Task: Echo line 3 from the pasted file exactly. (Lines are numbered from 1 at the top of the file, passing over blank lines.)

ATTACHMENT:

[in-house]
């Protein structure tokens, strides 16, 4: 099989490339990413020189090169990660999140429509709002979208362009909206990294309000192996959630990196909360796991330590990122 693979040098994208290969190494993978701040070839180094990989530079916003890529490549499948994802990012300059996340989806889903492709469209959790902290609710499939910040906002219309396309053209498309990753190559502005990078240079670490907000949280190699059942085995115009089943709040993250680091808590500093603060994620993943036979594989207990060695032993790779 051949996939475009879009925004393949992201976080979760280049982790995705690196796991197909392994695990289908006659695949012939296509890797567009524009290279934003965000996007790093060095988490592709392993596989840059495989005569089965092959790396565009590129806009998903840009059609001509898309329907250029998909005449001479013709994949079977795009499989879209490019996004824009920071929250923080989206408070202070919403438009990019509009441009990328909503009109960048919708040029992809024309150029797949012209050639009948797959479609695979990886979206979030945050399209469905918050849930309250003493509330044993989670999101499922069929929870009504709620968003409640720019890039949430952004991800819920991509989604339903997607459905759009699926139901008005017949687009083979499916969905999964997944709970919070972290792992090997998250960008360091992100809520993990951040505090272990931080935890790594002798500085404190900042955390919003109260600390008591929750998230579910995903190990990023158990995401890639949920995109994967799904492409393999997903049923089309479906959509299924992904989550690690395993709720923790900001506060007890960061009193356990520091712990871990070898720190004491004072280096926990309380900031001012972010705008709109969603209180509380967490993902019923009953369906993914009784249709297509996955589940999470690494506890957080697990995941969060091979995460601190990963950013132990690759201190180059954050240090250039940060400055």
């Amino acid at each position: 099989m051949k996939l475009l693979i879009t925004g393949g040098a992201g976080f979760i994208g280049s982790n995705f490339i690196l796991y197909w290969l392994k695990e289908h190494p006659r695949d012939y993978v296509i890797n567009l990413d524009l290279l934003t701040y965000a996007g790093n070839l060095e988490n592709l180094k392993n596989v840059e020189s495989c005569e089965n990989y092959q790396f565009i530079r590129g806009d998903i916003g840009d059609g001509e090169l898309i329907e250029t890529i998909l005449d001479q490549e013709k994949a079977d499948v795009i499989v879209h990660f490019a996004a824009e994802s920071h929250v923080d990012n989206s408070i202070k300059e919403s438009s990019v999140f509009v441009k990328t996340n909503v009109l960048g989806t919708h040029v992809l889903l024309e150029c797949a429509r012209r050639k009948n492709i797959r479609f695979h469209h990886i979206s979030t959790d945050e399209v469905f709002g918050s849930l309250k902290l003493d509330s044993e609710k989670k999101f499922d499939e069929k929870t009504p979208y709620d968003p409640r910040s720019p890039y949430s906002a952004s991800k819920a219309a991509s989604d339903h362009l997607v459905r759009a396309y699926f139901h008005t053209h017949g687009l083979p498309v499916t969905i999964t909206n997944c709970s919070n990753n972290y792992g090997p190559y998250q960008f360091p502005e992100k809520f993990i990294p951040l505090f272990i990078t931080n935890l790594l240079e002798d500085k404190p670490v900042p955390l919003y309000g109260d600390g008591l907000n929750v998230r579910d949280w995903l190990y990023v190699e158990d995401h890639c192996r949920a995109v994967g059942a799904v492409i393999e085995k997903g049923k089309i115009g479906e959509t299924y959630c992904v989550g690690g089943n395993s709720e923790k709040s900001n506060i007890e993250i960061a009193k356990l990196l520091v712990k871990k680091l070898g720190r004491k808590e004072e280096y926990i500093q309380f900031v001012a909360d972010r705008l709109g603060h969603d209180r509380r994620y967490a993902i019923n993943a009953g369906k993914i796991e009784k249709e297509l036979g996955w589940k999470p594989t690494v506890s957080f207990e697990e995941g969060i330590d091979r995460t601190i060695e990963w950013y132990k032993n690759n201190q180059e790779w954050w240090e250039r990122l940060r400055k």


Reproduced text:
């Amino acid at each position: 099989m051949k996939l475009l693979i879009t925004g393949g040098a992201g976080f979760i994208g280049s982790n995705f490339i690196l796991y197909w290969l392994k695990e289908h190494p006659r695949d012939y993978v296509i890797n567009l990413d524009l290279l934003t701040y965000a996007g790093n070839l060095e988490n592709l180094k392993n596989v840059e020189s495989c005569e089965n990989y092959q790396f565009i530079r590129g806009d998903i916003g840009d059609g001509e090169l898309i329907e250029t890529i998909l005449d001479q490549e013709k994949a079977d499948v795009i499989v879209h990660f490019a996004a824009e994802s920071h929250v923080d990012n989206s408070i202070k300059e919403s438009s990019v999140f509009v441009k990328t996340n909503v009109l960048g989806t919708h040029v992809l889903l024309e150029c797949a429509r012209r050639k009948n492709i797959r479609f695979h469209h990886i979206s979030t959790d945050e399209v469905f709002g918050s849930l309250k902290l003493d509330s044993e609710k989670k999101f499922d499939e069929k929870t009504p979208y709620d968003p409640r910040s720019p890039y949430s906002a952004s991800k819920a219309a991509s989604d339903h362009l997607v459905r759009a396309y699926f139901h008005t053209h017949g687009l083979p498309v499916t969905i999964t909206n997944c709970s919070n990753n972290y792992g090997p190559y998250q960008f360091p502005e992100k809520f993990i990294p951040l505090f272990i990078t931080n935890l790594l240079e002798d500085k404190p670490v900042p955390l919003y309000g109260d600390g008591l907000n929750v998230r579910d949280w995903l190990y990023v190699e158990d995401h890639c192996r949920a995109v994967g059942a799904v492409i393999e085995k997903g049923k089309i115009g479906e959509t299924y959630c992904v989550g690690g089943n395993s709720e923790k709040s900001n506060i007890e993250i960061a009193k356990l990196l520091v712990k871990k680091l070898g720190r004491k808590e004072e280096y926990i500093q309380f900031v001012a909360d972010r705008l709109g603060h969603d209180r509380r994620y967490a993902i019923n993943a009953g369906k993914i796991e009784k249709e297509l036979g996955w589940k999470p594989t690494v506890s957080f207990e697990e995941g969060i330590d091979r995460t601190i060695e990963w950013y132990k032993n690759n201190q180059e790779w954050w240090e250039r990122l940060r400055k």